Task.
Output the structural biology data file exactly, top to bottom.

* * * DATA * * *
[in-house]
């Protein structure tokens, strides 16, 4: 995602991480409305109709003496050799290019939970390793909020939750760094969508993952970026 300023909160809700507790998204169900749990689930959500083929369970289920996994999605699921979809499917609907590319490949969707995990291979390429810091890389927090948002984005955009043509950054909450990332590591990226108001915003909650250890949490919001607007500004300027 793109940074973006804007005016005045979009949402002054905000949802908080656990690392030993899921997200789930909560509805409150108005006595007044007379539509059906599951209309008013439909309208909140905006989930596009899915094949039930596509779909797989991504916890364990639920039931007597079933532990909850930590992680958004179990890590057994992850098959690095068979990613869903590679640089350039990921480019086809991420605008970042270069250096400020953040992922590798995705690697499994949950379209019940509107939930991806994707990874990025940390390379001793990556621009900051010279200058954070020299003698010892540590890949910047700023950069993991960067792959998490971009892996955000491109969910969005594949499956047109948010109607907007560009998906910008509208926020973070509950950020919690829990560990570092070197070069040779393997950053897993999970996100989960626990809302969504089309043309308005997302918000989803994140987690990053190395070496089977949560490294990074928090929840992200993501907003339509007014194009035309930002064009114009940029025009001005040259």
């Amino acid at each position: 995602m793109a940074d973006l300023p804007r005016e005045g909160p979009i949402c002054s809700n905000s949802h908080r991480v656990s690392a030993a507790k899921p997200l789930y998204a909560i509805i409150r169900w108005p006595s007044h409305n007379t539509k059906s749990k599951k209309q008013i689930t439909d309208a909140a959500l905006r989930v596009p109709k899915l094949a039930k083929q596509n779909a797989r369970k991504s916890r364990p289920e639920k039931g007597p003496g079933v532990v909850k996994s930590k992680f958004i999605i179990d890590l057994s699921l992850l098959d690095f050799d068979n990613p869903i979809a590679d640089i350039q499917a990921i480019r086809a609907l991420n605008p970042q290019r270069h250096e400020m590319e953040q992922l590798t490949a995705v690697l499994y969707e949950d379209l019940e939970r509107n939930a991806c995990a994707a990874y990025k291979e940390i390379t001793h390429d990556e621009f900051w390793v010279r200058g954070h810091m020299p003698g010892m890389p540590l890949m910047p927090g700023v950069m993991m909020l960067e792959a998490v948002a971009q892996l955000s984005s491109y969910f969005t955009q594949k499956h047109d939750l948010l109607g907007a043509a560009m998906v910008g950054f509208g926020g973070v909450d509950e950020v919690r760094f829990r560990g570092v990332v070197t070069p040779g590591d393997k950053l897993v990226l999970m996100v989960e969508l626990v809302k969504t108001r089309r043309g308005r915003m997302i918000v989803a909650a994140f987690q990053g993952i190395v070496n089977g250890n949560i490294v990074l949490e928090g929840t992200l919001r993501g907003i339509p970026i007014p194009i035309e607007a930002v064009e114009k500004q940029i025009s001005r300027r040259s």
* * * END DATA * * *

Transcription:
[in-house]
């Protein structure tokens, strides 16, 4: 995602991480409305109709003496050799290019939970390793909020939750760094969508993952970026 300023909160809700507790998204169900749990689930959500083929369970289920996994999605699921979809499917609907590319490949969707995990291979390429810091890389927090948002984005955009043509950054909450990332590591990226108001915003909650250890949490919001607007500004300027 793109940074973006804007005016005045979009949402002054905000949802908080656990690392030993899921997200789930909560509805409150108005006595007044007379539509059906599951209309008013439909309208909140905006989930596009899915094949039930596509779909797989991504916890364990639920039931007597079933532990909850930590992680958004179990890590057994992850098959690095068979990613869903590679640089350039990921480019086809991420605008970042270069250096400020953040992922590798995705690697499994949950379209019940509107939930991806994707990874990025940390390379001793990556621009900051010279200058954070020299003698010892540590890949910047700023950069993991960067792959998490971009892996955000491109969910969005594949499956047109948010109607907007560009998906910008509208926020973070509950950020919690829990560990570092070197070069040779393997950053897993999970996100989960626990809302969504089309043309308005997302918000989803994140987690990053190395070496089977949560490294990074928090929840992200993501907003339509007014194009035309930002064009114009940029025009001005040259």
């Amino acid at each position: 995602m793109a940074d973006l300023p804007r005016e005045g909160p979009i949402c002054s809700n905000s949802h908080r991480v656990s690392a030993a507790k899921p997200l789930y998204a909560i509805i409150r169900w108005p006595s007044h409305n007379t539509k059906s749990k599951k209309q008013i689930t439909d309208a909140a959500l905006r989930v596009p109709k899915l094949a039930k083929q596509n779909a797989r369970k991504s916890r364990p289920e639920k039931g007597p003496g079933v532990v909850k996994s930590k992680f958004i999605i179990d890590l057994s699921l992850l098959d690095f050799d068979n990613p869903i979809a590679d640089i350039q499917a990921i480019r086809a609907l991420n605008p970042q290019r270069h250096e400020m590319e953040q992922l590798t490949a995705v690697l499994y969707e949950d379209l019940e939970r509107n939930a991806c995990a994707a990874y990025k291979e940390i390379t001793h390429d990556e621009f900051w390793v010279r200058g954070h810091m020299p003698g010892m890389p540590l890949m910047p927090g700023v950069m993991m909020l960067e792959a998490v948002a971009q892996l955000s984005s491109y969910f969005t955009q594949k499956h047109d939750l948010l109607g907007a043509a560009m998906v910008g950054f509208g926020g973070v909450d509950e950020v919690r760094f829990r560990g570092v990332v070197t070069p040779g590591d393997k950053l897993v990226l999970m996100v989960e969508l626990v809302k969504t108001r089309r043309g308005r915003m997302i918000v989803a909650a994140f987690q990053g993952i190395v070496n089977g250890n949560i490294v990074l949490e928090g929840t992200l919001r993501g907003i339509p970026i007014p194009i035309e607007a930002v064009e114009k500004q940029i025009s001005r300027r040259s």